For coastal areas in England don’t forget the closing data for the £3m Coastal Revival Fund is 14 September:
We have also added a link on the main menu, “new funding” tab to Arts Council England’s Creative Local Growth Fund which closes on 16 October 2015:
People 1st have published a new report entitled, The Skills and Productivity Question. A useful report that identifies several challenges and opportunities for tourism and visitor economy. If pressed for time the executive summary at page 2 and main body summary at page 18 highlights all main issues, whilst the report itself is well worth reading in full; comments on an over reliance on younger worker and the suggested alternative approaches I thought were particularly thought-provoking.
This may well be a report worth sharing with your own local partners and businesses? Access it in the main British Destinations reports and statistics library at: https://britishdestinations.net/research-and-statistics/ or separately for ease of distribution at: https://britishdestinations.net/1194-2/content/2015-the-skills-and-productivity-question/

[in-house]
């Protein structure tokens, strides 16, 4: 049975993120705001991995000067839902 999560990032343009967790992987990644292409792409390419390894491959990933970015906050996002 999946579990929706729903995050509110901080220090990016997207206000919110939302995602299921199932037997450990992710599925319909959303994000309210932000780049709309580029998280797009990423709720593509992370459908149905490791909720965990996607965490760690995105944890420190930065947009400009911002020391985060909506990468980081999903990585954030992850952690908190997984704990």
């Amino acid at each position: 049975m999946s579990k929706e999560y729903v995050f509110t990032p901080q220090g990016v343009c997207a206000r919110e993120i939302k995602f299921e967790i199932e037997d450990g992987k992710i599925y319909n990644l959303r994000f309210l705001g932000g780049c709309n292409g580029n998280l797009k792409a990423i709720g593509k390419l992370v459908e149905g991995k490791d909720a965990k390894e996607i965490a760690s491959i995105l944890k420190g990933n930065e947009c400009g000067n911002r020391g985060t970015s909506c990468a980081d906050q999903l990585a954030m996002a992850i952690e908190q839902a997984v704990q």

The nub of the report’s findings (taken from the main body summary) are:
“As a result of these challenges there needs to be greater focus on:
• Employee engagement to help staff retention
• Promotion of career progression pathways to the existing workforce, aligned to succession planning and training and development opportunities
• Recruitment from diverse labour pools so we are not so dependent on attracting younger people
• Promotion of career progression pathways to attract candidates to fill skilled front of house, chef and management roles • Recruitment targeting sustainable, but flexible labour pools, such as older workers and women returner
• More systematic training and development planning integrated within an organisation’s people strategy
If the sector were to raise productivity levels by just 1% it would contribute an additional £1.43bn to the UK economy”.
A free British Destinations Membership offer from Reed Exhibitions Ltd; register for free entry to the London World Travel Market 2 – 5 November 2015. More detail available on Britishdestinations.net at: https://britishdestinations.net/members-area/content/free-registration-for-british-destination-members-at-world-travel-market/
Yesterday Bis (Department for Business Innovation & Skills) and DCLG (Department for Communities & Local Government) launched a 6 weeks consultation on devolving the power to relax Sunday trading restrictions on large stores in England and Wales down to the Local Government level. Our description of the salient points and access to the consultation can be found at: